This isn’t the first or the last time we’re going to extol the virtues of Virtual Learning Environments (VLEs) for schools. The main benefit of a VLE for teachers is that it helps you to organise all learning and course materials and cut back on the vast reams of paper we all had to wade through before. But for students, it can have a very real effect on attainment. Let’s examine what the latest research says are the main benefits of VLEs for teachers, and for students.
Different levels of access
The 2017 study The Influence of Virtual Learning Environments in Students’ Performance found that the number of times students would access the VLE varied wildly from between zero to a maximum of 1532 for the courses examined in the study. But within this range, they found that students’ use of the VLE would fall within a general set pattern: grouped into five levels, these were around 10, 60, 100, 200 and 400. This suggests that apart from a small subset, engagement with the VLE was generally good.
Now, this study was carried out at a higher education institution in Portugal. Generally, universities have so far better understood the benefits of the virtual learning environment for teachers than secondary and primary schools; so the takeaway message here is that genuine engagement really can be achieved. This is, of course, a different story in say, a secondary school; students take far more subjects, and do less self-led research than university students. But that just plays into the true benefits of a VLE.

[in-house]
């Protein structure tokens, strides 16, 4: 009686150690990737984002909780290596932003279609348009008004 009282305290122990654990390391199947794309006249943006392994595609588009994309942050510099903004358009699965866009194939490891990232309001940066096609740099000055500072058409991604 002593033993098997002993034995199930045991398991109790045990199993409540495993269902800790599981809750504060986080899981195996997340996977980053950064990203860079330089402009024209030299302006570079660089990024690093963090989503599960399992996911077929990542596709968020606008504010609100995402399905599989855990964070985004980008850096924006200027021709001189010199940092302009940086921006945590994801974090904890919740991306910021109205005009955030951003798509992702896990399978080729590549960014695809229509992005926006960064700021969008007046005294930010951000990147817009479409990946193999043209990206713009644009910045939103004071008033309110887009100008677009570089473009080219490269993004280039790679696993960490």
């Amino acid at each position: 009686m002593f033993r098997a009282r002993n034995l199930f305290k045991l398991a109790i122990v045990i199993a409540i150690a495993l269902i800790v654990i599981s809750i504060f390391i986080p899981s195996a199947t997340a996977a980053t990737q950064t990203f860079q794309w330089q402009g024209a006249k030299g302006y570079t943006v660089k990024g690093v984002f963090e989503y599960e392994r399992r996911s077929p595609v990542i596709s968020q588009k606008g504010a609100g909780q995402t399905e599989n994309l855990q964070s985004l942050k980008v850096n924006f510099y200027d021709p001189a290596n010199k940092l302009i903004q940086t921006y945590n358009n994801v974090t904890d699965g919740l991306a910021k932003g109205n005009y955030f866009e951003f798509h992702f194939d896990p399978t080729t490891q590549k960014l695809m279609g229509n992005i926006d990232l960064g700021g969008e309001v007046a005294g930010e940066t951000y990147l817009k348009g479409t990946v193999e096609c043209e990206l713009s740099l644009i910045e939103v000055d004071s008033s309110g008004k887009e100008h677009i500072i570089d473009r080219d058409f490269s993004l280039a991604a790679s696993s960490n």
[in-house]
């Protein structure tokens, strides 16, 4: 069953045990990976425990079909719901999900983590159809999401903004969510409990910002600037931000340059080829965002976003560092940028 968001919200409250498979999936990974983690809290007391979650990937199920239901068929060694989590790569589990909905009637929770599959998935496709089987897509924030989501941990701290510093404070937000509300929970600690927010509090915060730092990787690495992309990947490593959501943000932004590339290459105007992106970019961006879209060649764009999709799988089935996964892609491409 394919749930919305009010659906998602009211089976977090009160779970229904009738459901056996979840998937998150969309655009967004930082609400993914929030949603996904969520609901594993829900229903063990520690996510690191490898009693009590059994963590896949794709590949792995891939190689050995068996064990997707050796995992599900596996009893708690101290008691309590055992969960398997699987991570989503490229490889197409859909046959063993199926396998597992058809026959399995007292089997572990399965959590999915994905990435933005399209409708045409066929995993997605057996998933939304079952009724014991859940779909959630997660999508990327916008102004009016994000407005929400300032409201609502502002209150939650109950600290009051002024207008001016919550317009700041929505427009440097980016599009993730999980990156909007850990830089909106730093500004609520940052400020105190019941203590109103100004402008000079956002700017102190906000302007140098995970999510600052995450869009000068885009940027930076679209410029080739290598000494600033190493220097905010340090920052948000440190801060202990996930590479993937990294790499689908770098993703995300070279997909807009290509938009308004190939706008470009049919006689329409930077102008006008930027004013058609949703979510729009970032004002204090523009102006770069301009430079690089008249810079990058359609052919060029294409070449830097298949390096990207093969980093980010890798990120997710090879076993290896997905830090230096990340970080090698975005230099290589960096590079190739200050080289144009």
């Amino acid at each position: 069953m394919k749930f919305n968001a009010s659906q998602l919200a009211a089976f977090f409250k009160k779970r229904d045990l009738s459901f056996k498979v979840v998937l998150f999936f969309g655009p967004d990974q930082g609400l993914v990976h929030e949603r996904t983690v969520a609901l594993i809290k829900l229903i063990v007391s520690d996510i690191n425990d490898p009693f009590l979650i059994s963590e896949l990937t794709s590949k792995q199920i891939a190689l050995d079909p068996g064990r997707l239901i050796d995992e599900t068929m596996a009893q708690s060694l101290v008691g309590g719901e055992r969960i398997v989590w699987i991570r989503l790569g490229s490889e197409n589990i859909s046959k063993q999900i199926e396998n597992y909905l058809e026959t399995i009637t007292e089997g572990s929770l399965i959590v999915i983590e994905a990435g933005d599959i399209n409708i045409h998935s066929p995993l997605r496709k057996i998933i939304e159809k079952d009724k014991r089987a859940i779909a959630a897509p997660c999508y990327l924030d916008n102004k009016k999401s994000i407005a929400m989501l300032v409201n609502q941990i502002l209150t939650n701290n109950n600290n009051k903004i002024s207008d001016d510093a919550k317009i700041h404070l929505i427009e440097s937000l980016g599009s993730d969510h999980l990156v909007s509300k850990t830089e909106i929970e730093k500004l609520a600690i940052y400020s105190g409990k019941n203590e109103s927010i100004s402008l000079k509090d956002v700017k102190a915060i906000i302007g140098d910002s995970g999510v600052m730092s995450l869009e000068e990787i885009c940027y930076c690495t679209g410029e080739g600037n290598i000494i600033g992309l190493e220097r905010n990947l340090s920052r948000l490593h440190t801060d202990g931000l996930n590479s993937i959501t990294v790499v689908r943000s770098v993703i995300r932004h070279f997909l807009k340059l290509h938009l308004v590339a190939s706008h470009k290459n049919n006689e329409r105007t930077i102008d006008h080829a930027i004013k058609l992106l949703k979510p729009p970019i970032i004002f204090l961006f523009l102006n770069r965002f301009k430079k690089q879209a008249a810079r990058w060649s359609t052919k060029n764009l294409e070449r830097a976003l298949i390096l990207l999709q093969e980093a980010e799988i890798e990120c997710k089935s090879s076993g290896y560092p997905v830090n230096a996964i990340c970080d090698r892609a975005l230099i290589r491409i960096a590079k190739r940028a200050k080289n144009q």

Similar marks, but more passes overall
This particular study actually didn’t find a positive correlation between the number of accesses to the VLE, and the mean marks received on a particular course. So, for instance, whether a student accessed the VLE a hundred times or a thousand times didn’t actually affect their mark. This result certainly surprised us, but it makes sense when you think about what VLE brings to the table.
What this study did find was a correlation between the number of accesses and the number of courses passed. This suggests that students who make the most of their VLE have a broader range of success than their peers. So while the VLE didn’t help these students to achieve better grades in particular subjects, it did help them manage their workload better, so that they could take on and pass in more courses. This means that the main benefit of a VLE for teachers is that it helps students tackling a large range of subjects, all at once.
If you want to boost your students’ attainment, then, encourage their engagement with a VLE. It doesn’t have to be fun, but it does have to be useful: there has to be a good reason for students to access it. Fill it with useful information and links, things that will genuinely help your students, so that they can better deal with taking on so many subjects simultaneously.